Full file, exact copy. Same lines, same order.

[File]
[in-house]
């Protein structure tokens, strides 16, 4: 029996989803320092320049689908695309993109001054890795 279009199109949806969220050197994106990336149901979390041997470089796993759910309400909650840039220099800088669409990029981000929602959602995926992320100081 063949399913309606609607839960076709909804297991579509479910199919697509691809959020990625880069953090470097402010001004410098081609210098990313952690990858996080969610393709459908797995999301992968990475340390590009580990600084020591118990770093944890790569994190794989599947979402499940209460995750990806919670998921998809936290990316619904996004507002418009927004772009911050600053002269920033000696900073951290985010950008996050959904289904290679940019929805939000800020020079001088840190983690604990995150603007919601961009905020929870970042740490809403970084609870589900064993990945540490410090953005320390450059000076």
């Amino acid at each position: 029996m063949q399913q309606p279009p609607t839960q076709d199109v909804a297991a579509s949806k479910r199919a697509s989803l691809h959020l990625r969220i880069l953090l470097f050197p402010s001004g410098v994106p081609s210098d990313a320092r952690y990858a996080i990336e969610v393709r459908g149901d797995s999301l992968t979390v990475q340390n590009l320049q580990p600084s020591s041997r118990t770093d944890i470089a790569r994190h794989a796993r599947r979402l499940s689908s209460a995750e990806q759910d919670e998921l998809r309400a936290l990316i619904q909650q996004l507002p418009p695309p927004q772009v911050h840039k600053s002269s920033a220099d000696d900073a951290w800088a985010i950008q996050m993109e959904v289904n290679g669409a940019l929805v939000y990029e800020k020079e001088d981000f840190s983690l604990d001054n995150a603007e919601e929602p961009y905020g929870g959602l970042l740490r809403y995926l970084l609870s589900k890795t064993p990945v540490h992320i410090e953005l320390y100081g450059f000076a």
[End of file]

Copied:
[in-house]
């Protein structure tokens, strides 16, 4: 029996989803320092320049689908695309993109001054890795 279009199109949806969220050197994106990336149901979390041997470089796993759910309400909650840039220099800088669409990029981000929602959602995926992320100081 063949399913309606609607839960076709909804297991579509479910199919697509691809959020990625880069953090470097402010001004410098081609210098990313952690990858996080969610393709459908797995999301992968990475340390590009580990600084020591118990770093944890790569994190794989599947979402499940209460995750990806919670998921998809936290990316619904996004507002418009927004772009911050600053002269920033000696900073951290985010950008996050959904289904290679940019929805939000800020020079001088840190983690604990995150603007919601961009905020929870970042740490809403970084609870589900064993990945540490410090953005320390450059000076």
């Amino acid at each position: 029996m063949q399913q309606p279009p609607t839960q076709d199109v909804a297991a579509s949806k479910r199919a697509s989803l691809h959020l990625r969220i880069l953090l470097f050197p402010s001004g410098v994106p081609s210098d990313a320092r952690y990858a996080i990336e969610v393709r459908g149901d797995s999301l992968t979390v990475q340390n590009l320049q580990p600084s020591s041997r118990t770093d944890i470089a790569r994190h794989a796993r599947r979402l499940s689908s209460a995750e990806q759910d919670e998921l998809r309400a936290l990316i619904q909650q996004l507002p418009p695309p927004q772009v911050h840039k600053s002269s920033a220099d000696d900073a951290w800088a985010i950008q996050m993109e959904v289904n290679g669409a940019l929805v939000y990029e800020k020079e001088d981000f840190s983690l604990d001054n995150a603007e919601e929602p961009y905020g929870g959602l970042l740490r809403y995926l970084l609870s589900k890795t064993p990945v540490h992320i410090e953005l320390y100081g450059f000076a």